Word Count Writers Talk About Writing

Here's the latest in our series of quick tips on usage and style shared by Mignon Fogarty, better known as Grammar Girl. Mignon points out a common confusion that might leave you star-crossed. Continue reading...
TOPICS: Usage, Vocabulary, Words
Ripped. Slapped. Poked. Swatted. If you've been watching the World Series, you've probably heard some of these verbs for hitting a baseball. Sports can involve a lot of repetition, so to make it different and exciting, sportscasters often use a wide variety of terms to describe the action. It is this variety that makes sports lingo an interesting object of study. Continue reading...
TOPICS: Fun, Language, Words
Anyone who works for a large organization (or maybe even a small one) knows that certain phrases grab people's imagination and spread through the organization. If you're like me, you go to meetings and presentations and expressions keep popping up, which is very distracting — you try to listen to what the speaker is saying, but you end up paying more attention to how they're saying it. Continue reading...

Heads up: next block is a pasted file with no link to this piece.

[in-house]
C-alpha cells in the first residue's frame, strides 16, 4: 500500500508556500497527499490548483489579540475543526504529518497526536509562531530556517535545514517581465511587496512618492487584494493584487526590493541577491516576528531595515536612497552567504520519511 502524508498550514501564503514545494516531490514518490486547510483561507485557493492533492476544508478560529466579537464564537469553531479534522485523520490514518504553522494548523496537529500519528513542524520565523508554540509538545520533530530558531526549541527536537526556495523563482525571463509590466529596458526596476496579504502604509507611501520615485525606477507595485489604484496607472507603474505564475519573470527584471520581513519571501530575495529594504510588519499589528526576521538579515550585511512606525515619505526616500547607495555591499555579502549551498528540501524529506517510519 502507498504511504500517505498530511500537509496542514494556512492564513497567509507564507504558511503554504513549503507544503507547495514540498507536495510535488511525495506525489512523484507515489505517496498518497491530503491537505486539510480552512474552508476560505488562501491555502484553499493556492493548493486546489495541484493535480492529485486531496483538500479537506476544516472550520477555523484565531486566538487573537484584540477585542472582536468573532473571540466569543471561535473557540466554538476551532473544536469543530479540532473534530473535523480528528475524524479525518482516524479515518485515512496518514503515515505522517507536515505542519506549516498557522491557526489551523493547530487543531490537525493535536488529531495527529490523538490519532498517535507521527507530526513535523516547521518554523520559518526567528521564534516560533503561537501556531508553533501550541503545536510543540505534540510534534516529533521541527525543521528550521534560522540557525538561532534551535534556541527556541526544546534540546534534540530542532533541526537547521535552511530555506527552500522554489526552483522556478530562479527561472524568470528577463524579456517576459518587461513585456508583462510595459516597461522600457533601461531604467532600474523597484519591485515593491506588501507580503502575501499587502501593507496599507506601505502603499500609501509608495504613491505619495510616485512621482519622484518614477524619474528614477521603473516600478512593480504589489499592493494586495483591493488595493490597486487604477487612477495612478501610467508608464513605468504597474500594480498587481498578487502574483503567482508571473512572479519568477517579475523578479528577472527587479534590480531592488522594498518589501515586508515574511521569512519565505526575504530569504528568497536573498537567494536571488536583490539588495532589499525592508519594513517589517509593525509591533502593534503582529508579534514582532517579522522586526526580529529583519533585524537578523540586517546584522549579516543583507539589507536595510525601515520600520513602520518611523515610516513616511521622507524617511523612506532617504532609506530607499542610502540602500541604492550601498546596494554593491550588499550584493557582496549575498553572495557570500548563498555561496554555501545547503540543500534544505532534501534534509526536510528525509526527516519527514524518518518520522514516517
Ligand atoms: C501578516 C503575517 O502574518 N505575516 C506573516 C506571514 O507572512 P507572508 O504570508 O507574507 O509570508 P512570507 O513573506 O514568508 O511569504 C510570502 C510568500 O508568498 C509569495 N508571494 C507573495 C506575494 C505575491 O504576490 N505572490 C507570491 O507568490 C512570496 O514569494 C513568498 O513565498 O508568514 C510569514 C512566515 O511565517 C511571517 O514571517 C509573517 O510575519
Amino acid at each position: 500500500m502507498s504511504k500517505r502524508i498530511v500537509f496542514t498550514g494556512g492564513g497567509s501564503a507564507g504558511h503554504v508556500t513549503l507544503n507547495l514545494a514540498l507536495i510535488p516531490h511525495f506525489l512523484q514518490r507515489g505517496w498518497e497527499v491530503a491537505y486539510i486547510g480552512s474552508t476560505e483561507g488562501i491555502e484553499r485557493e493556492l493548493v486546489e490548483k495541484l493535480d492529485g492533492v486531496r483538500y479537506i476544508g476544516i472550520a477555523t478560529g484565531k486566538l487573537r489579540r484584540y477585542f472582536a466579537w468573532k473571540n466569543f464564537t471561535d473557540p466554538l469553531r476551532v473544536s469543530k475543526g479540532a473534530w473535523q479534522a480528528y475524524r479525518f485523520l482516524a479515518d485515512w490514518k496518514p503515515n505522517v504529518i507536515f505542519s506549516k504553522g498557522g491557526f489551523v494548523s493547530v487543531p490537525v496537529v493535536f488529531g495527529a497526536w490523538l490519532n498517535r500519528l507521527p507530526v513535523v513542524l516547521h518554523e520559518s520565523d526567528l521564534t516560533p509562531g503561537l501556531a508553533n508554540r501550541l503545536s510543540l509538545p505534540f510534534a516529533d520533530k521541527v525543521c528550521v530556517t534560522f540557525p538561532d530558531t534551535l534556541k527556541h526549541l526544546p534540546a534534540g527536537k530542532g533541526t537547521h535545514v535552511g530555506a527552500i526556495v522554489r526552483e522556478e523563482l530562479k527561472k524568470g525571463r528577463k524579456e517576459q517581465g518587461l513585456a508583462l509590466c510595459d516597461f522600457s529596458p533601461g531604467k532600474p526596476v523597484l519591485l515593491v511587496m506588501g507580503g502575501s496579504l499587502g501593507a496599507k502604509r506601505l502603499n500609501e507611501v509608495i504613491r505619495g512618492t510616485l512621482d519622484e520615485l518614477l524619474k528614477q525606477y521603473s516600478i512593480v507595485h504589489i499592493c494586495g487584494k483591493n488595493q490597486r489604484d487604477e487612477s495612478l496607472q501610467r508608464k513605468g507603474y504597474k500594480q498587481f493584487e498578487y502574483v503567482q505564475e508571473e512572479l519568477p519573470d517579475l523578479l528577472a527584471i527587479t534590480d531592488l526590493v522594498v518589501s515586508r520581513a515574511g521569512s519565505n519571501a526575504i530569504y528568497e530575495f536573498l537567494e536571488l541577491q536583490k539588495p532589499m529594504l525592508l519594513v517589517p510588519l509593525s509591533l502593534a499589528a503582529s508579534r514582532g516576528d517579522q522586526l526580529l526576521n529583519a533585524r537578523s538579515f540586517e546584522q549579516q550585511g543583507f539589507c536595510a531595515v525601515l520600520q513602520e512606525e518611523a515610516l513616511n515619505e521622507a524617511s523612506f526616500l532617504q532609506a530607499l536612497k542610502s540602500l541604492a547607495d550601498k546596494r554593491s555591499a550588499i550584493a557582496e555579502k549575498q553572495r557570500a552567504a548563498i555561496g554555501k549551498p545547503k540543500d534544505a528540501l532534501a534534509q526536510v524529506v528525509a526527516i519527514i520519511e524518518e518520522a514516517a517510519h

It's time once again for the latest in our series of quick tips on usage and style shared by Mignon Fogarty, better known as Grammar Girl. Here Mignon clarifies how to pluralize some nouns derived from Greek (sometimes by way of Latin). Continue reading...
TOPICS: Grammar, Usage, Words
The distinction between less and fewer is one of the most popular rules in the peevers' arsenal. Students have it drilled into their heads that fewer is for things you can count while less is for things you can't. But there's a problem: the rule as it's commonly taught is wrong, and it's dulling our sense of what's actually right. Continue reading...
TOPICS: Grammar, Language, Usage
Welcome to the latest in our series of quick tips on usage and style shared by Mignon Fogarty, better known as Grammar Girl. In this tip, Mignon has some advice on confusion over "ban together" versus "band together." Continue reading...
TOPICS: Grammar, Usage, Words
"I ought to know better, but I know naught about the difference between aught and nought" is a sentence sure to make more than one head spin. Continue reading...
TOPICS: Usage, Vocabulary, Words
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